At the Hunan University of Traditional Chinese Medicine, researchers have found acupuncture to be an effective treatment for insomnia, specifically sleep latency and duration. Sleep latency or sleep onset latency is the amount of time it takes for one to fall asleep after the lights have been turned off in the room. Furthermore, researchers identified important biological responses that acupuncture was able to elicit that affect sleep.


This insomnia research study found that acupuncture was able to regulate pathways responsible for providing “anti-insomnia” effects to the hypothalamus in these research rats.

The hypothalamus is a region of the forebrain that resides below (hypo) the thalamus, and coordinates both the autonomic nervous system (ANS) and the activity of the pituitary gland. In doing so, it controls body temperature, thirst, hunger, as well as the systems involved in sleep and emotional activity.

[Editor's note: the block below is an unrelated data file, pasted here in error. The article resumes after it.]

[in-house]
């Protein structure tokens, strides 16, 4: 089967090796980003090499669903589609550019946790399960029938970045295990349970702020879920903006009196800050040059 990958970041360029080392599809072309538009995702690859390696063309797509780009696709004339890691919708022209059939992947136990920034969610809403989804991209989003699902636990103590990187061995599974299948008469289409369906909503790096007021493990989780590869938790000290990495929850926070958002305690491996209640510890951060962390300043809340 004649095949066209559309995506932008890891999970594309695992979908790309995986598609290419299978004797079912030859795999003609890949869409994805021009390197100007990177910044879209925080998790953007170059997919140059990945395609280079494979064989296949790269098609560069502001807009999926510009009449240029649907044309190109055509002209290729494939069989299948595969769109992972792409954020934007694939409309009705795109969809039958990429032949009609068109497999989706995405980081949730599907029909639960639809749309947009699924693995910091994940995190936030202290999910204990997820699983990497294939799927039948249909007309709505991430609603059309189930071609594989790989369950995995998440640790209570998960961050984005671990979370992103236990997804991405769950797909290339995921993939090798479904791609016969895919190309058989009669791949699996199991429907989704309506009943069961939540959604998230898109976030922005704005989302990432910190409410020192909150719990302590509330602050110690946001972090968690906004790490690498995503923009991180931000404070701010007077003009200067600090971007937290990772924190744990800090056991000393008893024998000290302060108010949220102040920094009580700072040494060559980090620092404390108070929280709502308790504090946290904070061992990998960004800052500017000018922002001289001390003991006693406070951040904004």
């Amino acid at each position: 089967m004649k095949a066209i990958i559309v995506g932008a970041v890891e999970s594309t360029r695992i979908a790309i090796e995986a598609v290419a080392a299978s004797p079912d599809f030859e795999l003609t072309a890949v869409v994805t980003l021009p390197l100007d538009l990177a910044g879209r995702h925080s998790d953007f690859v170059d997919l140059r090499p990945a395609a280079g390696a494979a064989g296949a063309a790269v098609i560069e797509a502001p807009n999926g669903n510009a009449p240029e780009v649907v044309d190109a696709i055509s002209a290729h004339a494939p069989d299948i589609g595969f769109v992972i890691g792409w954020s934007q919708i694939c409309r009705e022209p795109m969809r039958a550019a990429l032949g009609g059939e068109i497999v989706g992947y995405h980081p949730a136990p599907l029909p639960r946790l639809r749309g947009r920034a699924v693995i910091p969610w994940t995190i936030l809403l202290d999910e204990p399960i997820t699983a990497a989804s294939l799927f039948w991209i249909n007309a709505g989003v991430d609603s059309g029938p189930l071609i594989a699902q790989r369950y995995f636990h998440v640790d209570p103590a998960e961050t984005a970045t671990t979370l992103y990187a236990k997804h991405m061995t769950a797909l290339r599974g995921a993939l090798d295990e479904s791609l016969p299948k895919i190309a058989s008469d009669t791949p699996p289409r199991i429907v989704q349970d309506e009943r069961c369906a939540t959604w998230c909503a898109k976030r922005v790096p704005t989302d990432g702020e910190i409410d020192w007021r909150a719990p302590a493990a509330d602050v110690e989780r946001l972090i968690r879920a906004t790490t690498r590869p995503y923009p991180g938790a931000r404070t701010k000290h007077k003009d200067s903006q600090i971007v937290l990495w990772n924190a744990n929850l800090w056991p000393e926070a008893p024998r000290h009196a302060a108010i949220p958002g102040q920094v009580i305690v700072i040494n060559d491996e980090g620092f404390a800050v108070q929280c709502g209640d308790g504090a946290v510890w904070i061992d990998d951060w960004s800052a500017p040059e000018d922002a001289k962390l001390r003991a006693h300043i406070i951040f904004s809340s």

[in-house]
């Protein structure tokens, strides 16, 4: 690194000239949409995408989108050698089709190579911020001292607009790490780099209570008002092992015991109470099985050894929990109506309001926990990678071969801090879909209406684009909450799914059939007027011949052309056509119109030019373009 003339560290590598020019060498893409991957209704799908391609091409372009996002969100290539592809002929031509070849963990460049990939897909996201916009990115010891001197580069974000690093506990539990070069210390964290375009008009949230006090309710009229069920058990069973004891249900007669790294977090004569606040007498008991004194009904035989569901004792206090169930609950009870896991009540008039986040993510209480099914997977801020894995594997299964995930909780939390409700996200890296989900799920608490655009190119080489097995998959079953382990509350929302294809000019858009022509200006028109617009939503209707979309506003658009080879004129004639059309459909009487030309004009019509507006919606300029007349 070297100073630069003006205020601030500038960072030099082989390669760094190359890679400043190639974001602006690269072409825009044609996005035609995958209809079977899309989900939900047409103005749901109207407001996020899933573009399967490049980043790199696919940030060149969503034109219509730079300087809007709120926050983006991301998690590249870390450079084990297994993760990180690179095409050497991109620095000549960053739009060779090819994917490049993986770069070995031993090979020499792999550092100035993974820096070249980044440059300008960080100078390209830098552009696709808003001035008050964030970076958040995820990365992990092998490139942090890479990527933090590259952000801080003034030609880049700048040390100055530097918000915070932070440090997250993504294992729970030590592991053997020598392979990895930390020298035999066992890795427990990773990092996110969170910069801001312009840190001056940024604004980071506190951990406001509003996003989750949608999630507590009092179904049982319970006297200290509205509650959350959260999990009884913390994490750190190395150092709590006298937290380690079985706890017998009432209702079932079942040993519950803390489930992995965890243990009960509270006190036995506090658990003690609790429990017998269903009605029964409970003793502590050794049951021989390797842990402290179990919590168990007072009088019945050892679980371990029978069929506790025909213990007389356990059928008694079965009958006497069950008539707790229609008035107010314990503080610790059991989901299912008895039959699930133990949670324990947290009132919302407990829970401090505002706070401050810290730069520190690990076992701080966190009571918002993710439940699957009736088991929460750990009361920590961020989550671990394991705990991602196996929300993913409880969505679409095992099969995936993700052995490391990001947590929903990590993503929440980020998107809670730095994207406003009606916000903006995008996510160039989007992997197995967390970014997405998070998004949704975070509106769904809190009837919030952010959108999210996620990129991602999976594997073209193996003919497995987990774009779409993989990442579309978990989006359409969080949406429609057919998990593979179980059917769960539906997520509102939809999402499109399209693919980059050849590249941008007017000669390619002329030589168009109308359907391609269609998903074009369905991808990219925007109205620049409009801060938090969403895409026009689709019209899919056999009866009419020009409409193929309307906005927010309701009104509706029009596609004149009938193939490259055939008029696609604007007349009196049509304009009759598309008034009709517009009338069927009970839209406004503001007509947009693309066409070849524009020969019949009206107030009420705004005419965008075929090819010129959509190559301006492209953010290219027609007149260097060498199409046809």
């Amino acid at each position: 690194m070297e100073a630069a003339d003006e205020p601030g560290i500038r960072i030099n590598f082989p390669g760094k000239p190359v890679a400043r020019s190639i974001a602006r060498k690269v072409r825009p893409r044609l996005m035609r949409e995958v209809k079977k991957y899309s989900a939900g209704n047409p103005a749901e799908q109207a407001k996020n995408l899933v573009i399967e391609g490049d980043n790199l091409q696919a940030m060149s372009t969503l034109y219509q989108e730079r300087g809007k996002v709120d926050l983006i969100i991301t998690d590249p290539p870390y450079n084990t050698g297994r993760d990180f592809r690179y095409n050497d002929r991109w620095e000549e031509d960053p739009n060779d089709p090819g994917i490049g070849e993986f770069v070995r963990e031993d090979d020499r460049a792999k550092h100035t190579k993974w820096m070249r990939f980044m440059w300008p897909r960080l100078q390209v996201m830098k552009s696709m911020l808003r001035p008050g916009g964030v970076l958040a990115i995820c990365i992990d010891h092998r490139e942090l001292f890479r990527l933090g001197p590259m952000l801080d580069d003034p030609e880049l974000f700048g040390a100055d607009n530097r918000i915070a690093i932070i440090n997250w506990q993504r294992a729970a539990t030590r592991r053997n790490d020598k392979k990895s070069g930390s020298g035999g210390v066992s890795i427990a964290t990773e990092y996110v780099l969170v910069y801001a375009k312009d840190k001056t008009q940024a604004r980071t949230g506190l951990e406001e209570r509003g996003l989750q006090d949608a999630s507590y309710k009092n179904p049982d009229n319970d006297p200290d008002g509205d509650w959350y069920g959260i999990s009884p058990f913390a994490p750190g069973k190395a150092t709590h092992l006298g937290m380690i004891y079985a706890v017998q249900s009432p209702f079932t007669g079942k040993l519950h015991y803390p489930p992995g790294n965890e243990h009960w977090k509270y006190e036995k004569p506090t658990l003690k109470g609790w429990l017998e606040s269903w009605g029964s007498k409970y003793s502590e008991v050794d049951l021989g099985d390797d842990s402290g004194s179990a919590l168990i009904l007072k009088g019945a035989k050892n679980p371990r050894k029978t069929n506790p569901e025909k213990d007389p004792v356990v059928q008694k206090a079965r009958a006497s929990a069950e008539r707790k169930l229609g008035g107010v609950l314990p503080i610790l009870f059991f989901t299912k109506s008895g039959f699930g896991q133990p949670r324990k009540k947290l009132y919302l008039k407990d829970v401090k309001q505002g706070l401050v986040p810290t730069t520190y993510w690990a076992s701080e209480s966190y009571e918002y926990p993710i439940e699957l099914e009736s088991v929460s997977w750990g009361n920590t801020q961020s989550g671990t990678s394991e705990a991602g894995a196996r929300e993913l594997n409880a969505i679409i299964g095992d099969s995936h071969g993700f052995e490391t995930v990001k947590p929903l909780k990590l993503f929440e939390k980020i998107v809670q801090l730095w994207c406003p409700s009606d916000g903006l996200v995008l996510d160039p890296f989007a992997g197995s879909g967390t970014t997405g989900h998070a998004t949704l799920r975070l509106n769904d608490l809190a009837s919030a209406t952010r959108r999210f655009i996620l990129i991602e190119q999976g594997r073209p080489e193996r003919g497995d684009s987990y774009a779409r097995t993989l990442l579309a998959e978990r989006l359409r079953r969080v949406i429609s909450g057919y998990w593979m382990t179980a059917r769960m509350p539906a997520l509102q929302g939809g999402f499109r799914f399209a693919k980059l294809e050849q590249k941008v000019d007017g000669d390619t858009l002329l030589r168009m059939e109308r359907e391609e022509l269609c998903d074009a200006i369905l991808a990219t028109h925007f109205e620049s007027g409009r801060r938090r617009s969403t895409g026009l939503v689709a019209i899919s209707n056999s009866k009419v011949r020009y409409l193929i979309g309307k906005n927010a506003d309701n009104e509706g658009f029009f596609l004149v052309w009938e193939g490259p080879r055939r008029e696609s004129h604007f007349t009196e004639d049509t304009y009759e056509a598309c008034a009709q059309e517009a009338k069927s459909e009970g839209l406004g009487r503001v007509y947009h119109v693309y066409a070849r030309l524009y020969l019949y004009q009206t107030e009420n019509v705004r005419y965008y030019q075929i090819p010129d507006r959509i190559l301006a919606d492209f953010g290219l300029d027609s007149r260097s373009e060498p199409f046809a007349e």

These researchers identified biochemical responses in the serotonin receptor family within the hypothalamus of insomnia-induced rats, when three acupuncture point prescriptions were applied to address the insomnia. In all three acupuncture cases, these biochemical responses increased levels of 5-HT 1a receptor mRNA, which can regulate REM sleep and REM latency, while decreasing levels of 5-HT 2a receptor mRNA which can trigger wakefulness.


Sixty rats were randomly divided into five groups, with 12 rats in each of the following groups: a control group, a model group, a Baihui plus Shenmen group, a Baihui plus Sanyinjiao group, and a Baihui plus non-acupuncture point (on the arm) group. Baihui (GV-20), Shenmen (He-7), and Sanyinjiao (Sp-6) are Chinese names for various acupuncture points that are indicated for insomnia.

The rats were injected with sodium barbital, a chemical that is typically used in laboratories in order to induce insomnia in animals. Within 36 hours of the injection, the rats began showing a number of symptoms of insomnia including loss of circadian rhythms, continuous activity throughout the day and night, hypersensitivity to light and sound and other external stimuli, and irritability.